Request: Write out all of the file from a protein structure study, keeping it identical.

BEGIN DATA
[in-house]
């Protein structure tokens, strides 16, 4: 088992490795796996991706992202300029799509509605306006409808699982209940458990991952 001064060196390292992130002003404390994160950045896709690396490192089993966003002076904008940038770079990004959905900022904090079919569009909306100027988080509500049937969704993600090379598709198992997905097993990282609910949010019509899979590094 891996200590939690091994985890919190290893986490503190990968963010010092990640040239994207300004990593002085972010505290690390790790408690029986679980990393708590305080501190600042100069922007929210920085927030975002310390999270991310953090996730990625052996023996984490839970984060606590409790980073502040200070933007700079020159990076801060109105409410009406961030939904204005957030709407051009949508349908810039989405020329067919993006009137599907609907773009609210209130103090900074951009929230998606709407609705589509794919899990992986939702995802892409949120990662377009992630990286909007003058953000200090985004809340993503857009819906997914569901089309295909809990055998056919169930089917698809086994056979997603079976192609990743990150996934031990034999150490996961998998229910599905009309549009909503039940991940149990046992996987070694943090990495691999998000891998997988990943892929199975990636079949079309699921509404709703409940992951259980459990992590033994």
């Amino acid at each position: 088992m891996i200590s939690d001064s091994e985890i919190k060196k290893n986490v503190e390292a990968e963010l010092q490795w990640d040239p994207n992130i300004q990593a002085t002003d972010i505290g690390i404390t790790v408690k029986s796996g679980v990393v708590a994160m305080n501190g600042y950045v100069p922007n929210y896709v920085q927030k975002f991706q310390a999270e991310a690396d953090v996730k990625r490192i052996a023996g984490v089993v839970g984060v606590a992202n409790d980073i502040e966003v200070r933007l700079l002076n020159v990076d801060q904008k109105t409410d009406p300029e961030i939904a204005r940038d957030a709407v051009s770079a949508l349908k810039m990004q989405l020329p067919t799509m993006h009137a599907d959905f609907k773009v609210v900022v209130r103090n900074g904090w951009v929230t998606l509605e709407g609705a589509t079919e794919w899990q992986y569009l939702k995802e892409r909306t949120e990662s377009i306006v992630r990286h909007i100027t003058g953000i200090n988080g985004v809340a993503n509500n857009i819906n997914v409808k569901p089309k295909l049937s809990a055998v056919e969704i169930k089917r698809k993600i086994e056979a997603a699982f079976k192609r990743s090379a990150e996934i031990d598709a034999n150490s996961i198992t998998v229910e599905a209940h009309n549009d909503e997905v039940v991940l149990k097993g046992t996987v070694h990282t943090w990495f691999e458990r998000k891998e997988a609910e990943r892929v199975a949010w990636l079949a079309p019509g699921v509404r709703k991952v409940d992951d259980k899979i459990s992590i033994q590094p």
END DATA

[in-house]
């Protein structure tokens, strides 16, 4: 088992490795796996991706992202300029799509509605306006409808699982209940458990991952 001064060196390292992130002003404390994160950045896709690396490192089993966003002076904008940038770079990004959905900022904090079919569009909306100027988080509500049937969704993600090379598709198992997905097993990282609910949010019509899979590094 891996200590939690091994985890919190290893986490503190990968963010010092990640040239994207300004990593002085972010505290690390790790408690029986679980990393708590305080501190600042100069922007929210920085927030975002310390999270991310953090996730990625052996023996984490839970984060606590409790980073502040200070933007700079020159990076801060109105409410009406961030939904204005957030709407051009949508349908810039989405020329067919993006009137599907609907773009609210209130103090900074951009929230998606709407609705589509794919899990992986939702995802892409949120990662377009992630990286909007003058953000200090985004809340993503857009819906997914569901089309295909809990055998056919169930089917698809086994056979997603079976192609990743990150996934031990034999150490996961998998229910599905009309549009909503039940991940149990046992996987070694943090990495691999998000891998997988990943892929199975990636079949079309699921509404709703409940992951259980459990992590033994």
């Amino acid at each position: 088992m891996i200590s939690d001064s091994e985890i919190k060196k290893n986490v503190e390292a990968e963010l010092q490795w990640d040239p994207n992130i300004q990593a002085t002003d972010i505290g690390i404390t790790v408690k029986s796996g679980v990393v708590a994160m305080n501190g600042y950045v100069p922007n929210y896709v920085q927030k975002f991706q310390a999270e991310a690396d953090v996730k990625r490192i052996a023996g984490v089993v839970g984060v606590a992202n409790d980073i502040e966003v200070r933007l700079l002076n020159v990076d801060q904008k109105t409410d009406p300029e961030i939904a204005r940038d957030a709407v051009s770079a949508l349908k810039m990004q989405l020329p067919t799509m993006h009137a599907d959905f609907k773009v609210v900022v209130r103090n900074g904090w951009v929230t998606l509605e709407g609705a589509t079919e794919w899990q992986y569009l939702k995802e892409r909306t949120e990662s377009i306006v992630r990286h909007i100027t003058g953000i200090n988080g985004v809340a993503n509500n857009i819906n997914v409808k569901p089309k295909l049937s809990a055998v056919e969704i169930k089917r698809k993600i086994e056979a997603a699982f079976k192609r990743s090379a990150e996934i031990d598709a034999n150490s996961i198992t998998v229910e599905a209940h009309n549009d909503e997905v039940v991940l149990k097993g046992t996987v070694h990282t943090w990495f691999e458990r998000k891998e997988a609910e990943r892929v199975a949010w990636l079949a079309p019509g699921v509404r709703k991952v409940d992951d259980k899979i459990s992590i033994q590094p």